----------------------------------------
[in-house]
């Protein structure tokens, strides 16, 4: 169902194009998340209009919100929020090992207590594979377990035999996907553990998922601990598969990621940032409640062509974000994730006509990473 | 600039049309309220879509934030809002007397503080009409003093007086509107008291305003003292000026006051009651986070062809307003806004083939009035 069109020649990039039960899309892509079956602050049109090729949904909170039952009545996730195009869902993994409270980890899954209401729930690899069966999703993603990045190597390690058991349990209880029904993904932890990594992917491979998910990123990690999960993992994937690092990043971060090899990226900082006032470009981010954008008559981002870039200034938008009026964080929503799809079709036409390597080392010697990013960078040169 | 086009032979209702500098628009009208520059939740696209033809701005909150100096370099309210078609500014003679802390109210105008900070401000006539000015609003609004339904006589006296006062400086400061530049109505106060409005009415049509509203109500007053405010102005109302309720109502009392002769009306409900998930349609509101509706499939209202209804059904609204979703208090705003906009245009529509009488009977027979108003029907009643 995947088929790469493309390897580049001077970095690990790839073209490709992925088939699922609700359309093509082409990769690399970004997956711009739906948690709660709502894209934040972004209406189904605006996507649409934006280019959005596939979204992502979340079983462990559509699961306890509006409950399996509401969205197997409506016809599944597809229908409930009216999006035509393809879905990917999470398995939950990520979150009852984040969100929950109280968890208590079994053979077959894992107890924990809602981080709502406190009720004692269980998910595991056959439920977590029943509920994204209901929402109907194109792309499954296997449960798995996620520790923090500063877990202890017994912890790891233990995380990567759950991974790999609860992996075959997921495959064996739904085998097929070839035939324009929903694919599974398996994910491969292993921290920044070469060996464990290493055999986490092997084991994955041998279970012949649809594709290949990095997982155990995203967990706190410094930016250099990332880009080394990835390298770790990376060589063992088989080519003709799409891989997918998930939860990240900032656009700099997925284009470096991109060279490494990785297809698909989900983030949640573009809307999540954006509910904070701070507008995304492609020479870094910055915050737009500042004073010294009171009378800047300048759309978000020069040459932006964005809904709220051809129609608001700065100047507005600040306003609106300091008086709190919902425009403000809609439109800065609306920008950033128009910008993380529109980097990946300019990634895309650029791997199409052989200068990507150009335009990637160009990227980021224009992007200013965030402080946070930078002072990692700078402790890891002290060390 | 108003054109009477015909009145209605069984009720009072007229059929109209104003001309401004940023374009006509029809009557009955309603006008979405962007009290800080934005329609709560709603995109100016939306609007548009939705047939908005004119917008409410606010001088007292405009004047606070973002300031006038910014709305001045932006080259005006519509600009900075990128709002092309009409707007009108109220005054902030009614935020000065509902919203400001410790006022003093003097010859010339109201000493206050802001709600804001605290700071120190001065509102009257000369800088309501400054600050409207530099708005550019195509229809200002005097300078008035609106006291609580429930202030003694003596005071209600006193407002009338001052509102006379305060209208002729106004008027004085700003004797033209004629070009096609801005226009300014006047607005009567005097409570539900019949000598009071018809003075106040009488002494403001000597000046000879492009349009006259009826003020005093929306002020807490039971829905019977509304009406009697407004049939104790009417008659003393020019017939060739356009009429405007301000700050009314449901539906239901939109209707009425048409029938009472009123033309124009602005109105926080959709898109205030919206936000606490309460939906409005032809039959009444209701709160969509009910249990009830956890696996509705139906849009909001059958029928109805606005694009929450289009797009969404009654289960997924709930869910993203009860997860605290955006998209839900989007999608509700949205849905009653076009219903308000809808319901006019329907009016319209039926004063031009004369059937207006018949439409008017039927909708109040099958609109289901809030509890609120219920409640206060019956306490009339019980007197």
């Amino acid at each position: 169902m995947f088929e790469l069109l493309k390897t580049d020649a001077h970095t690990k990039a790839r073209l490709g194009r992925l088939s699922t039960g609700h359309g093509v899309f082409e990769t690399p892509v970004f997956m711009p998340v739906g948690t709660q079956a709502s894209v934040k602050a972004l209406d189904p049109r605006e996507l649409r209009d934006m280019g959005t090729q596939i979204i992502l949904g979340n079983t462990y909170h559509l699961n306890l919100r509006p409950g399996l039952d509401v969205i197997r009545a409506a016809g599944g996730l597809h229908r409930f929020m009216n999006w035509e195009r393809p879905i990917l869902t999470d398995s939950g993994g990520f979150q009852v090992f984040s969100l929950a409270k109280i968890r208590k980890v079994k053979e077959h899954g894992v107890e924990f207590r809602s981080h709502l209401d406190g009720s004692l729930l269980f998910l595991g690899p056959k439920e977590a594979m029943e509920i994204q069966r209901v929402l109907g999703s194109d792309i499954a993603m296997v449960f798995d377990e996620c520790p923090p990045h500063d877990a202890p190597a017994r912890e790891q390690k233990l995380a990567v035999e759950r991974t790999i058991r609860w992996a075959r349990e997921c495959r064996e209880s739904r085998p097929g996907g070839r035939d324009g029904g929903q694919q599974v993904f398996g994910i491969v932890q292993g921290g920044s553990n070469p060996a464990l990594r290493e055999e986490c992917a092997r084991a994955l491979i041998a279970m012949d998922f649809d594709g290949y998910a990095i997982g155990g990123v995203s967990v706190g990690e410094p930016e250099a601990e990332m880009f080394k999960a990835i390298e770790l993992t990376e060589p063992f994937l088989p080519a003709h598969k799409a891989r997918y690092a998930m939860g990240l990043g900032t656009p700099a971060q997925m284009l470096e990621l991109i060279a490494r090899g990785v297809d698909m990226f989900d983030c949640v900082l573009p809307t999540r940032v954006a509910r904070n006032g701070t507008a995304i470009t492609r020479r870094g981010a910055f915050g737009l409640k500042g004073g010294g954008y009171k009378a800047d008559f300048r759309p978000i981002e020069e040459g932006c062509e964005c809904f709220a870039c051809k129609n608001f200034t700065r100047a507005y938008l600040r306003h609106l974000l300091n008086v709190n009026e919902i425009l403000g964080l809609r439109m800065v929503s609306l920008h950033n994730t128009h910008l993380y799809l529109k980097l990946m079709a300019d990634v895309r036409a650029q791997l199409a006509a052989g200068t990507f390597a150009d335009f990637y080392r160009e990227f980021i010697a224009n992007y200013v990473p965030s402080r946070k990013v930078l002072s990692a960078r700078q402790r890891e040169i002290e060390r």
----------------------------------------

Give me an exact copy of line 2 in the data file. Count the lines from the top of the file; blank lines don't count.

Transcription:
């Protein structure tokens, strides 16, 4: 169902194009998340209009919100929020090992207590594979377990035999996907553990998922601990598969990621940032409640062509974000994730006509990473 | 600039049309309220879509934030809002007397503080009409003093007086509107008291305003003292000026006051009651986070062809307003806004083939009035 069109020649990039039960899309892509079956602050049109090729949904909170039952009545996730195009869902993994409270980890899954209401729930690899069966999703993603990045190597390690058991349990209880029904993904932890990594992917491979998910990123990690999960993992994937690092990043971060090899990226900082006032470009981010954008008559981002870039200034938008009026964080929503799809079709036409390597080392010697990013960078040169 | 086009032979209702500098628009009208520059939740696209033809701005909150100096370099309210078609500014003679802390109210105008900070401000006539000015609003609004339904006589006296006062400086400061530049109505106060409005009415049509509203109500007053405010102005109302309720109502009392002769009306409900998930349609509101509706499939209202209804059904609204979703208090705003906009245009529509009488009977027979108003029907009643 995947088929790469493309390897580049001077970095690990790839073209490709992925088939699922609700359309093509082409990769690399970004997956711009739906948690709660709502894209934040972004209406189904605006996507649409934006280019959005596939979204992502979340079983462990559509699961306890509006409950399996509401969205197997409506016809599944597809229908409930009216999006035509393809879905990917999470398995939950990520979150009852984040969100929950109280968890208590079994053979077959894992107890924990809602981080709502406190009720004692269980998910595991056959439920977590029943509920994204209901929402109907194109792309499954296997449960798995996620520790923090500063877990202890017994912890790891233990995380990567759950991974790999609860992996075959997921495959064996739904085998097929070839035939324009929903694919599974398996994910491969292993921290920044070469060996464990290493055999986490092997084991994955041998279970012949649809594709290949990095997982155990995203967990706190410094930016250099990332880009080394990835390298770790990376060589063992088989080519003709799409891989997918998930939860990240900032656009700099997925284009470096991109060279490494990785297809698909989900983030949640573009809307999540954006509910904070701070507008995304492609020479870094910055915050737009500042004073010294009171009378800047300048759309978000020069040459932006964005809904709220051809129609608001700065100047507005600040306003609106300091008086709190919902425009403000809609439109800065609306920008950033128009910008993380529109980097990946300019990634895309650029791997199409052989200068990507150009335009990637160009990227980021224009992007200013965030402080946070930078002072990692700078402790890891002290060390 | 108003054109009477015909009145209605069984009720009072007229059929109209104003001309401004940023374009006509029809009557009955309603006008979405962007009290800080934005329609709560709603995109100016939306609007548009939705047939908005004119917008409410606010001088007292405009004047606070973002300031006038910014709305001045932006080259005006519509600009900075990128709002092309009409707007009108109220005054902030009614935020000065509902919203400001410790006022003093003097010859010339109201000493206050802001709600804001605290700071120190001065509102009257000369800088309501400054600050409207530099708005550019195509229809200002005097300078008035609106006291609580429930202030003694003596005071209600006193407002009338001052509102006379305060209208002729106004008027004085700003004797033209004629070009096609801005226009300014006047607005009567005097409570539900019949000598009071018809003075106040009488002494403001000597000046000879492009349009006259009826003020005093929306002020807490039971829905019977509304009406009697407004049939104790009417008659003393020019017939060739356009009429405007301000700050009314449901539906239901939109209707009425048409029938009472009123033309124009602005109105926080959709898109205030919206936000606490309460939906409005032809039959009444209701709160969509009910249990009830956890696996509705139906849009909001059958029928109805606005694009929450289009797009969404009654289960997924709930869910993203009860997860605290955006998209839900989007999608509700949205849905009653076009219903308000809808319901006019329907009016319209039926004063031009004369059937207006018949439409008017039927909708109040099958609109289901809030509890609120219920409640206060019956306490009339019980007197």